It may well be the best rugby book I have ever read – Dan Retief’s story of four Rugby World Cups.
Paul Dobson, rugby365
I found it engrossing – for the memories it recalled and for the insights it gave, as it took me through 1995, 1999, 2003 and 2007 and the years in between.
Where I cheered then, I cheered again; where I cried then, I cried again; where I was angry then, I was angry again; where I was embarrassed then, I was embarrassed all over again. It misses nothing of the facts and emotions of those years – triumph, disappointment, disgrace and triumph.
And there is the possibility of all that fascination again this year. The Rugby World Cup has been momentous for the world of rugby and, of course, for South Africa.
Dan Retief’s book leaves nothing out and indeed adds much that I did not know, which makes it more than just a record of events. It is always good to learn, and a lot can learnt about those times – from Retief’s attention to detail (He gets facts right) to his broad brushstrokes.
It is more than a record of events because of Retief’s autobiographical closeness to it all. His work here is not just camera shot; it is art.
Retief has always been able to write well – both in what he writes and the way he writes it. He has quick but compete insights into the many rich and varied facets of South African rugby.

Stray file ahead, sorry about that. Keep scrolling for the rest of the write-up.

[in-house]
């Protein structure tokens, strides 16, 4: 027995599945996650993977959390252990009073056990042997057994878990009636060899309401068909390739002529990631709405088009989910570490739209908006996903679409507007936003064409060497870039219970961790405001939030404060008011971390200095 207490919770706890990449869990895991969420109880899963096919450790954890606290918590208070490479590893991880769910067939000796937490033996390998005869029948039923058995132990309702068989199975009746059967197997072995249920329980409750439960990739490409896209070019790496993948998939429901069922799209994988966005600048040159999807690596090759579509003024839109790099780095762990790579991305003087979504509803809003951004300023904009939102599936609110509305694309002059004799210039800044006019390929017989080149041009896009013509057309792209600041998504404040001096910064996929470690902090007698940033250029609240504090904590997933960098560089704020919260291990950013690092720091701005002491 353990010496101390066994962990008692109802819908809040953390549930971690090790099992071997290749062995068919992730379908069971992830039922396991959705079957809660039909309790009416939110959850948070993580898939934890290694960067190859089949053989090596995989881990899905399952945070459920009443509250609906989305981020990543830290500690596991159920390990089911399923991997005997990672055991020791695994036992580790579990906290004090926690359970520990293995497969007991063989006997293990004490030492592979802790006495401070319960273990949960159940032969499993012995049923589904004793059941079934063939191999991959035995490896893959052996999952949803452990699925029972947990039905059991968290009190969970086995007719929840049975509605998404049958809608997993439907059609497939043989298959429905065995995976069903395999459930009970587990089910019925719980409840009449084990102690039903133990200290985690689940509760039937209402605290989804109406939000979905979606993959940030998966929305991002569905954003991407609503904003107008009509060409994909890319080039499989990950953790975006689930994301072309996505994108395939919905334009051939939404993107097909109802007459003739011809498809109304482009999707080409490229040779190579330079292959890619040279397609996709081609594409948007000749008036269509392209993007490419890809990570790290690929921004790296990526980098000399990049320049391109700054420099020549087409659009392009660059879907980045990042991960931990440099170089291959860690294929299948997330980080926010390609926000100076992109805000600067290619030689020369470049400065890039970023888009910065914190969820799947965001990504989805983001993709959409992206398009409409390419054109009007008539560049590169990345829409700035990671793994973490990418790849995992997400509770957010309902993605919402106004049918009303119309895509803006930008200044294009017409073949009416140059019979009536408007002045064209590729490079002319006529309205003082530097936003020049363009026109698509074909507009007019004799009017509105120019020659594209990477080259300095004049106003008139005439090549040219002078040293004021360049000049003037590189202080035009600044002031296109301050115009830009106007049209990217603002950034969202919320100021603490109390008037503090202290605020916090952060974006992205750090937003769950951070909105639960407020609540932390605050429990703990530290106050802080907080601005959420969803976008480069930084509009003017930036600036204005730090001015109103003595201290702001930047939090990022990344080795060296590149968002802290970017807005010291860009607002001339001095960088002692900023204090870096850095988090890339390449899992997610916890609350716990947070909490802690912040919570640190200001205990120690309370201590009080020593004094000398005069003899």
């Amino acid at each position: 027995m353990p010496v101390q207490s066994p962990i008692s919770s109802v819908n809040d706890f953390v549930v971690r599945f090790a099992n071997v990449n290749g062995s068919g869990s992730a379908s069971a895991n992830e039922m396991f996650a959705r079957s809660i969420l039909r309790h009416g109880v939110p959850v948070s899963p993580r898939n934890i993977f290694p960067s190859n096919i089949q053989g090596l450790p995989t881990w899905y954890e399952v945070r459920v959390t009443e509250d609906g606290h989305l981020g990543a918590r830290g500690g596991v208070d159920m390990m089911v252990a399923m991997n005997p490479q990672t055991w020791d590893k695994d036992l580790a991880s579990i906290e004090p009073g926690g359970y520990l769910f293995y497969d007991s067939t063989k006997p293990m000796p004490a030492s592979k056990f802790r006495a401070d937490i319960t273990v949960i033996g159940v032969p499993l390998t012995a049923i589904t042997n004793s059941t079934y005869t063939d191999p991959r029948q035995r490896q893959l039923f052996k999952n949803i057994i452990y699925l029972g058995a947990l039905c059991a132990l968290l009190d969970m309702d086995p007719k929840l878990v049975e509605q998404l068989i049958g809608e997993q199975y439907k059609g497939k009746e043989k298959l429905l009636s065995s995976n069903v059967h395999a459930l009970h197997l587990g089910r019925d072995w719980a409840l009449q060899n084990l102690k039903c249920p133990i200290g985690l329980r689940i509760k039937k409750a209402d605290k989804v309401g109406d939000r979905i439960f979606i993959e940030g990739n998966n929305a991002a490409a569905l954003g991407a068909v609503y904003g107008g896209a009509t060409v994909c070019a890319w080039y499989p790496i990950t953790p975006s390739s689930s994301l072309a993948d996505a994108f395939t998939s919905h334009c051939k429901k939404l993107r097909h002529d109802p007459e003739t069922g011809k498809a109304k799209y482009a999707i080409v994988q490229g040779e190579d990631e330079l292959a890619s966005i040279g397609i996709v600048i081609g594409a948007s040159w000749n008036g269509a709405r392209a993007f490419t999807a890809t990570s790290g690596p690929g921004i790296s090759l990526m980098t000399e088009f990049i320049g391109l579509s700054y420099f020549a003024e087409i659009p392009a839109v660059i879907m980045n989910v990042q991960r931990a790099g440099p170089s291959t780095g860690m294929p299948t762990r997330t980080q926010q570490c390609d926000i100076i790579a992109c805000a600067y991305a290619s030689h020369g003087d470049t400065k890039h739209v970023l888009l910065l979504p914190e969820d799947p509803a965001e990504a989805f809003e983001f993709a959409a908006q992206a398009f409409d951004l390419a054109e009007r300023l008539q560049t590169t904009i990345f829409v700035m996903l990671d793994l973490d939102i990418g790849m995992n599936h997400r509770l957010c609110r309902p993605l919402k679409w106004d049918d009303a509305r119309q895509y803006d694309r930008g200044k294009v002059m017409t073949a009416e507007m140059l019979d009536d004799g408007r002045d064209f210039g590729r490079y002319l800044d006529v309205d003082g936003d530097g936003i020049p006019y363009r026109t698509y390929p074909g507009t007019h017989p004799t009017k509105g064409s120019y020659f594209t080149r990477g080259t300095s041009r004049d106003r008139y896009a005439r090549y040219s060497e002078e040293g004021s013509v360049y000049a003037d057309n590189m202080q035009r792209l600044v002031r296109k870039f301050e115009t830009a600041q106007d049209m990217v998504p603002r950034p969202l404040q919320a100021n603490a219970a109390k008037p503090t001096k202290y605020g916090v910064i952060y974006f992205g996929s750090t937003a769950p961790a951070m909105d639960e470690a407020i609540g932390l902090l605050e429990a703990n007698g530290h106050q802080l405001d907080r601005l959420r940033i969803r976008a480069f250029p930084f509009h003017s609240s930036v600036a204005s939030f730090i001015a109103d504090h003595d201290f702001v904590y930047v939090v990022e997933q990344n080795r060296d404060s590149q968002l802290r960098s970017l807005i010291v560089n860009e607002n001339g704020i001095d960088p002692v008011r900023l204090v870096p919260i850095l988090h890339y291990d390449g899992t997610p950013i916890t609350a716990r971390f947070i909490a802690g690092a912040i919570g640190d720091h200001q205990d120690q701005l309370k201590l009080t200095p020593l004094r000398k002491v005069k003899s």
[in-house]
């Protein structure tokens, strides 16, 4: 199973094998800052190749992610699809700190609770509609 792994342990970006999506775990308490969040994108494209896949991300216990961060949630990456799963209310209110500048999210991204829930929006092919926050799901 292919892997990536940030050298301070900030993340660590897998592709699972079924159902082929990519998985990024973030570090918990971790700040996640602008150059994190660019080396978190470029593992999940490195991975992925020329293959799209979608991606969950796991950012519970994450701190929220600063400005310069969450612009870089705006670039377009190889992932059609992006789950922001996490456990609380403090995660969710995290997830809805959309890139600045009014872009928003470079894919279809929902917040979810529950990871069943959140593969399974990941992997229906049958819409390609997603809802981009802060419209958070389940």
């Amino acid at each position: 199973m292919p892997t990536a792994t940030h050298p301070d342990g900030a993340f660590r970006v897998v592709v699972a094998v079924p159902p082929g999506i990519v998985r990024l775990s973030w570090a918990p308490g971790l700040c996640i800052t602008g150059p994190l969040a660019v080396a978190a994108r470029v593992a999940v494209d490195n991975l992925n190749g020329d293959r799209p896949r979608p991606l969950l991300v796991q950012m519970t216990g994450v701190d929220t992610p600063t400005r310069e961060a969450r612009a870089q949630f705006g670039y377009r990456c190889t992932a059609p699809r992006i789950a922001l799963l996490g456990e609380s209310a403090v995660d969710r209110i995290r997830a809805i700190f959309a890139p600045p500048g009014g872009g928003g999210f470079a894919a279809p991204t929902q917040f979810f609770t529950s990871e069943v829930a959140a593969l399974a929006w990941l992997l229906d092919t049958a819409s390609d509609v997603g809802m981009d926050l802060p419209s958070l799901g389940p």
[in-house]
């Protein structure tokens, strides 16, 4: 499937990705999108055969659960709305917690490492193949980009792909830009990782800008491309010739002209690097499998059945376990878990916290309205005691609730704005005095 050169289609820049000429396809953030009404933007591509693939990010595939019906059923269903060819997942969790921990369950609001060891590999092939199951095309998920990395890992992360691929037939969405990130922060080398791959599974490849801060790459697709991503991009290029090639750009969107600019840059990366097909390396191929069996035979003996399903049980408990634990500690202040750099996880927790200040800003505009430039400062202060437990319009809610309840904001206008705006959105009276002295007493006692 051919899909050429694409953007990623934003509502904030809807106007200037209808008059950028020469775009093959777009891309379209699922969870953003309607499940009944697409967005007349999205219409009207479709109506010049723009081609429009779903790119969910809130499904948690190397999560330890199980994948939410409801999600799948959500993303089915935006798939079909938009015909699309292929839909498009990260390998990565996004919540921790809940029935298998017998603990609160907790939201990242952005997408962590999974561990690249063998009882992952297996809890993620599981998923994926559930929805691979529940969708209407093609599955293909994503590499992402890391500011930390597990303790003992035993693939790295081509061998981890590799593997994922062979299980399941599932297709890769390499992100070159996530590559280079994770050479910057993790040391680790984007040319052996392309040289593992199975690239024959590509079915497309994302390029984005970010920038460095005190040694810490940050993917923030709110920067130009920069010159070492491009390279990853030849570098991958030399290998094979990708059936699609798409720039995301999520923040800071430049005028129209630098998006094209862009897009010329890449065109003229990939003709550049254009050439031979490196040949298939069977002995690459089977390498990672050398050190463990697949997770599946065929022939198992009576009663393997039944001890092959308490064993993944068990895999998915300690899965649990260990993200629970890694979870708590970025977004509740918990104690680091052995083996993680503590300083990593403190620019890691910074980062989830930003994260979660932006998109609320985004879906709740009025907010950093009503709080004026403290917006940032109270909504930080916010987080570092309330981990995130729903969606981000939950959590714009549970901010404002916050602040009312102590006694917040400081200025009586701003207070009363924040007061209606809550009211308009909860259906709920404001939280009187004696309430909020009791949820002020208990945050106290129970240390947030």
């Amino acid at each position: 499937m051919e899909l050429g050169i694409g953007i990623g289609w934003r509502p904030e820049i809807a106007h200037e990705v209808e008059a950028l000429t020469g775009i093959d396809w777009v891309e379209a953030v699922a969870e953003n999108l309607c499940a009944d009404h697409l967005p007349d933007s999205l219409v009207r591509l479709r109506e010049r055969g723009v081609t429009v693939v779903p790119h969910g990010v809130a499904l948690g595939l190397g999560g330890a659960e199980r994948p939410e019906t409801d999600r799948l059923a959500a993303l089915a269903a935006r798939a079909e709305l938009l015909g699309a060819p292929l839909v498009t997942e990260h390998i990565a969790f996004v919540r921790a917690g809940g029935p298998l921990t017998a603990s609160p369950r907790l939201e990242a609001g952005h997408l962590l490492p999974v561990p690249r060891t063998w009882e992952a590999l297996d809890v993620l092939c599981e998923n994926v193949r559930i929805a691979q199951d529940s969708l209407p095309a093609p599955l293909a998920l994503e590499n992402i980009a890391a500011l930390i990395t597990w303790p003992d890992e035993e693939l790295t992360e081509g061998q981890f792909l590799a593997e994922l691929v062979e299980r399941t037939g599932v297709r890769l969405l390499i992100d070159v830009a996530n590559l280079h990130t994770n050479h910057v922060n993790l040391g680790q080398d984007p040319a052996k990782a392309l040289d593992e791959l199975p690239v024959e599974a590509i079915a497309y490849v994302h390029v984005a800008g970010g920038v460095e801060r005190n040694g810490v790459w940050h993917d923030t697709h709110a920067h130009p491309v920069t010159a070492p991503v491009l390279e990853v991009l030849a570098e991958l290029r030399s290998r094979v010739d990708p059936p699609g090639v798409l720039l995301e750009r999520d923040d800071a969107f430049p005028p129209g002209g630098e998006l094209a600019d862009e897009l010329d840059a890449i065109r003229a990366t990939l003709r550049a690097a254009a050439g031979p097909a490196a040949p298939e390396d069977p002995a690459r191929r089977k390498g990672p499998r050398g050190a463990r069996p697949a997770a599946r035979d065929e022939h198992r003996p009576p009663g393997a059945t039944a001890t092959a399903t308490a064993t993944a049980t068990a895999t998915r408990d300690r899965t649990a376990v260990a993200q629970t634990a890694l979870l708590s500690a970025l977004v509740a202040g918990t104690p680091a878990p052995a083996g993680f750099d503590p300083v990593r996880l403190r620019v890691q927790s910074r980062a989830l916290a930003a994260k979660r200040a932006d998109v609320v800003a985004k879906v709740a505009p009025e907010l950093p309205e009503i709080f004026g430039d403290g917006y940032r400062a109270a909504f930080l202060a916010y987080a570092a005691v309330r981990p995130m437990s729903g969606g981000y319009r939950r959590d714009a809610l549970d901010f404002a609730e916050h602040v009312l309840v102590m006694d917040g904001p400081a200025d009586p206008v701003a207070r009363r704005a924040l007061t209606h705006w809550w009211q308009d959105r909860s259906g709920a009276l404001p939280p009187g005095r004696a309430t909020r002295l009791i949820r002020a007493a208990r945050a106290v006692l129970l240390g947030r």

Retief takes the reader through the process of unification that made full international participation possible, the 1995 World Cup in South Africa and the important role-players in it – from dominant Louis Luyt to creative Merle McKenna and her pageants, that whole family of Springboks to the supporters, from dangerous weather to failed lights, from the possibilities of success to the possibilities of failure, from a glorious to triumph and a sour aftertaste, from determination to rugby’s biggest payday up to that time. And in all there was the new nation bursting into radiant bloom.
There was the almost success of 1999, besmirched by the dropping of Gary Teichmann but nearly rescued by the magical boot of emotionless Jannie de Beer.
On the journey rattled to the woes of 2003 with abhorrent Kamp Staaldraad and failure, and then the glorious comeback in France when South Africa were the clearest World Cup winners since 1987.
It is a beautiful book, one to treasure. Only somebody who loved and respected his subject and his art could produce such a book.
The Springboks and the Holy Grail
By Dan Retief
Published by Zebra Press
Illustrated in colour
PS. CNA is selling it at R199.